The small underground crypts were lined with stone and sometimes charcoal, piled with dirt and the mounds surmounted by a stone marker such as a stele or lantern. An inscribed bronze sutra container with images of Buddhist divinities and a date corresponding to A.D. 1114 is now in the Nara National Museum where it is kept with the steatite outer case that protected it over many centuries (fig. 5). As noted above, the large brown-glazed ceramic jars from China sometimes used in place of the domestic stone containers in the sutra burials were generic storage vessels and were widely distributed.
The A.D. 1114 sutra container and the present example each has a finial formed by a series of stacked disks. The domed-shaped lids and finials approximate the appearance of Indian stupas, which were monuments of the greatest import as they housed relics of the Buddha. The stupa’s form and function provided the foundation and inspiration for the development of the pagoda in East and Southeast Asia, The sutras that were buried in Japan were also relics of a kind, substituting for the Buddha, awaiting the appearance of his manifestation as Maitreya, at which time they would be gloriously exhumed.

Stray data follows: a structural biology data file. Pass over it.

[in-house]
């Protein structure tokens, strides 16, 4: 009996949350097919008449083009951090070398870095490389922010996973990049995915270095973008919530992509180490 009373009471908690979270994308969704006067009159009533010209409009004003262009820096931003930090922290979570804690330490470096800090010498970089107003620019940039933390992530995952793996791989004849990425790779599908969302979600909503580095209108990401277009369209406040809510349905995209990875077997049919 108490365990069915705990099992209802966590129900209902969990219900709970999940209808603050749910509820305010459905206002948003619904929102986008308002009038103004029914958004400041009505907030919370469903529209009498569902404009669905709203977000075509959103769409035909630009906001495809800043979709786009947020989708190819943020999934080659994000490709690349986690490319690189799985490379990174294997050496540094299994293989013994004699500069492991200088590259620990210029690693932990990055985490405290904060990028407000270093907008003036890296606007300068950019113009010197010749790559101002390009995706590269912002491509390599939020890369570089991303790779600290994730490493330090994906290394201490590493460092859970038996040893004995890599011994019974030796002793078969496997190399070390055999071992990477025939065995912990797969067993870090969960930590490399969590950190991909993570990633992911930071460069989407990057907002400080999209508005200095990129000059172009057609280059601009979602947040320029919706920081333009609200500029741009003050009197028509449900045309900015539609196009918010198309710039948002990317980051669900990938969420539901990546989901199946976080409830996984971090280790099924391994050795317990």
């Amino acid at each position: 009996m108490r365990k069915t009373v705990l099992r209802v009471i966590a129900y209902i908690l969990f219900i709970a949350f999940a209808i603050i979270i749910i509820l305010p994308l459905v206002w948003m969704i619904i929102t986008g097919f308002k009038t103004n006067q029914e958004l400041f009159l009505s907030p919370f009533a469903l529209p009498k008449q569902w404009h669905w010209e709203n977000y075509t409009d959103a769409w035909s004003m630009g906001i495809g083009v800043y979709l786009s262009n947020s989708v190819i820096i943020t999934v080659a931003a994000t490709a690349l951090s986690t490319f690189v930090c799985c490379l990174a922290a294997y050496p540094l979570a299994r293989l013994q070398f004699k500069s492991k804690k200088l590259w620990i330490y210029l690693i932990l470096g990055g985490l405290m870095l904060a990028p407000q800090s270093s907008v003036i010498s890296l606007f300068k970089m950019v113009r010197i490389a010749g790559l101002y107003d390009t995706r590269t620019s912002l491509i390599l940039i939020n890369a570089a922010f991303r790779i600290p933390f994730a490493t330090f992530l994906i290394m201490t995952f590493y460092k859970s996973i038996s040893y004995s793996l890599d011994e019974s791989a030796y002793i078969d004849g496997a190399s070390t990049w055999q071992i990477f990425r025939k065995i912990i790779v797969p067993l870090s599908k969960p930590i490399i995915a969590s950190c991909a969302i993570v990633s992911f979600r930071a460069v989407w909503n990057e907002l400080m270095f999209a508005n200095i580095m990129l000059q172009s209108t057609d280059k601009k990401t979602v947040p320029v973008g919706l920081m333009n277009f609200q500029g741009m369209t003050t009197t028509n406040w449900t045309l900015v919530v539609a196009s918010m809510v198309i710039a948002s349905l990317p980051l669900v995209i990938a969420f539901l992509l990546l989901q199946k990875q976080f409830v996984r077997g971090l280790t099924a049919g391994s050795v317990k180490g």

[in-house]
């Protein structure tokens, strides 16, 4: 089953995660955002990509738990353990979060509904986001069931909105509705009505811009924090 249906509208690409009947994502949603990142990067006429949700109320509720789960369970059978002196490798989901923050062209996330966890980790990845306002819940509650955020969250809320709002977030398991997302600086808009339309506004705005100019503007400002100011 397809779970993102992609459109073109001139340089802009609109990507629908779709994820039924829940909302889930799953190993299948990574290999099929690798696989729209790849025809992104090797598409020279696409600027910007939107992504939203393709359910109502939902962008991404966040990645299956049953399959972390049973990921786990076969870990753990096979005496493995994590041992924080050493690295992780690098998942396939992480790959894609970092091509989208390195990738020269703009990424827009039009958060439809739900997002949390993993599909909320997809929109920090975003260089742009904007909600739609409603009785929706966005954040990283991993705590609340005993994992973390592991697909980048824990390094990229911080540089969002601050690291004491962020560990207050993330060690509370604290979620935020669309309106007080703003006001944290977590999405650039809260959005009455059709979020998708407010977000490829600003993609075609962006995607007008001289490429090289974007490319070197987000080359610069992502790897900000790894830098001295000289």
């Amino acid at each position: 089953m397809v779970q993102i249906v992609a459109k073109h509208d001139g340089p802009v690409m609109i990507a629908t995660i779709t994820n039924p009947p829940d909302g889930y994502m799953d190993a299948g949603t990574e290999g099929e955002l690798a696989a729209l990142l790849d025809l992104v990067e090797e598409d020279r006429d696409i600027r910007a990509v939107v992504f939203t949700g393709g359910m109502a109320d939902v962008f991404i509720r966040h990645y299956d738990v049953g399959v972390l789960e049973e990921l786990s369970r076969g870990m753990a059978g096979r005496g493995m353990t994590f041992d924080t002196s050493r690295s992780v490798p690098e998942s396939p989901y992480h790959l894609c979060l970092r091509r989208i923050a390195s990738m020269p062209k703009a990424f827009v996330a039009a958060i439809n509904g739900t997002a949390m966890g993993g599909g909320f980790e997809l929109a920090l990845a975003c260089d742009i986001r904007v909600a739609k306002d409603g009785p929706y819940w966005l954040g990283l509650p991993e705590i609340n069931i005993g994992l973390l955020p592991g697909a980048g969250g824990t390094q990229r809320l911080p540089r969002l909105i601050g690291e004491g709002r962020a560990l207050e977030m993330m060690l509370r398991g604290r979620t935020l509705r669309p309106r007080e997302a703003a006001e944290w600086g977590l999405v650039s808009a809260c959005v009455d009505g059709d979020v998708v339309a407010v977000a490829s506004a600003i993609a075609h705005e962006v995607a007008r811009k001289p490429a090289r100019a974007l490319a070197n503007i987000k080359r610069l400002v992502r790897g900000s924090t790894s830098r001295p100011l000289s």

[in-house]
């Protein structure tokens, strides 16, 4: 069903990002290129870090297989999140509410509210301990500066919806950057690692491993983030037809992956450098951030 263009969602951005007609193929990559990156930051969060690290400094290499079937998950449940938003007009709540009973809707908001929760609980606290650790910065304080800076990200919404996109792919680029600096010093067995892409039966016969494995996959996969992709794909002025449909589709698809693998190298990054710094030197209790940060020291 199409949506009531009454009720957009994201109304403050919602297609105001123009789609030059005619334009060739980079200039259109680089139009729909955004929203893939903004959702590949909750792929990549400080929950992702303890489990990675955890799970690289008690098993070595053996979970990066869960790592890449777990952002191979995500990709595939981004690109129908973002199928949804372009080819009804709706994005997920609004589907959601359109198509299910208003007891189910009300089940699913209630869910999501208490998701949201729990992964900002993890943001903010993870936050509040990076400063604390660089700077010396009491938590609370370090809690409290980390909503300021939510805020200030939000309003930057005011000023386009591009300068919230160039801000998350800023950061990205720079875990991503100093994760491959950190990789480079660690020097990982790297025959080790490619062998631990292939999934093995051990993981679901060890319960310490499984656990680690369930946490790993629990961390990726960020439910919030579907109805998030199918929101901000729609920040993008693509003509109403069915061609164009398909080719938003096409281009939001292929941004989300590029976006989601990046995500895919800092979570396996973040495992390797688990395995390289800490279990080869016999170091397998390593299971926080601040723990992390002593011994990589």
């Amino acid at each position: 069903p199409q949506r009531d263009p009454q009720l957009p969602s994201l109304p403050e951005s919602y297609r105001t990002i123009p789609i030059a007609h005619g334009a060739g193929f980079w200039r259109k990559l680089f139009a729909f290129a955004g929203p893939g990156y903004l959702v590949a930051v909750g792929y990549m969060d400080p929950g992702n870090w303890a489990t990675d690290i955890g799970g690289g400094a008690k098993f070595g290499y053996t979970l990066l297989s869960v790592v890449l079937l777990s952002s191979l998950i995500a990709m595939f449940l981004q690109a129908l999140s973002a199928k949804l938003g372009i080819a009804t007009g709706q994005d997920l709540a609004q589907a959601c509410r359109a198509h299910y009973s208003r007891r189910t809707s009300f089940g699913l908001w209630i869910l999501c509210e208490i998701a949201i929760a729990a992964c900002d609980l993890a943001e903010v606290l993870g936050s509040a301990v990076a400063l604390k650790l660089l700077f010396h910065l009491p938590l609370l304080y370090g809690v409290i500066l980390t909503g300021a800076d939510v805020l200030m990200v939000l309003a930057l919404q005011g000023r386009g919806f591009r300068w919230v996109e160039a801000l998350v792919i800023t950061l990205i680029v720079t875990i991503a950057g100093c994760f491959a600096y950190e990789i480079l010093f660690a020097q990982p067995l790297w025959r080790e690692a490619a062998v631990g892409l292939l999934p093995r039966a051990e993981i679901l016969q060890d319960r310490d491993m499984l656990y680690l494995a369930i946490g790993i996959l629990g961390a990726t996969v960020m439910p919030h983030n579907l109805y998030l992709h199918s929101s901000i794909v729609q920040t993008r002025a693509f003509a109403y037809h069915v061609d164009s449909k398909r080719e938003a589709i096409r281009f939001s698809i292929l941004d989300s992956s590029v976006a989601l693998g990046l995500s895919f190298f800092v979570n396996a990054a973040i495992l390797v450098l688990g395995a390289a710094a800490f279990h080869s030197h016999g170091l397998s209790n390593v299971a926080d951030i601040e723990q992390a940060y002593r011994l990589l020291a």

One of the oldest extant mounds excavated in recent times was that ordered by a courtier of the Heian period (A.D. 794-1185) in 1007 on Mount Kinpu in Nara prefecture. While the practice appears to have spread nationwide, it is not surprising that sutra mounds were concentrated in the environs of Nara, the center of a large Buddhist community, and in and around Heian-kyo, or Kyoto, the imperial capital during the Heian period, where they were usually located on sacred mountains or within shrine or temple grounds. Apparently, however, more than sixty percent of known sutra burials are from the northern part of Kyushu, due both to the prosperity of and deep-seated religious beliefs held by the local aristocracy. The motivation for burial of sutras, it should be noted, was not entirely and exclusively to preserve the word of the Buddha. While such preservation of the scriptures might have been “an act of historical responsibility, an investment in the future,” according to Moerman, he also is quick to note that individuals would commission sutra burials wishing for their own rebirth in the paradise of the compassionate Amida Buddha. It was thus that the Lotus Sutra, holding promise of eternity in Amida’s Pure Land, was treasured, read, and copied ad infinitum by Heian period devotees.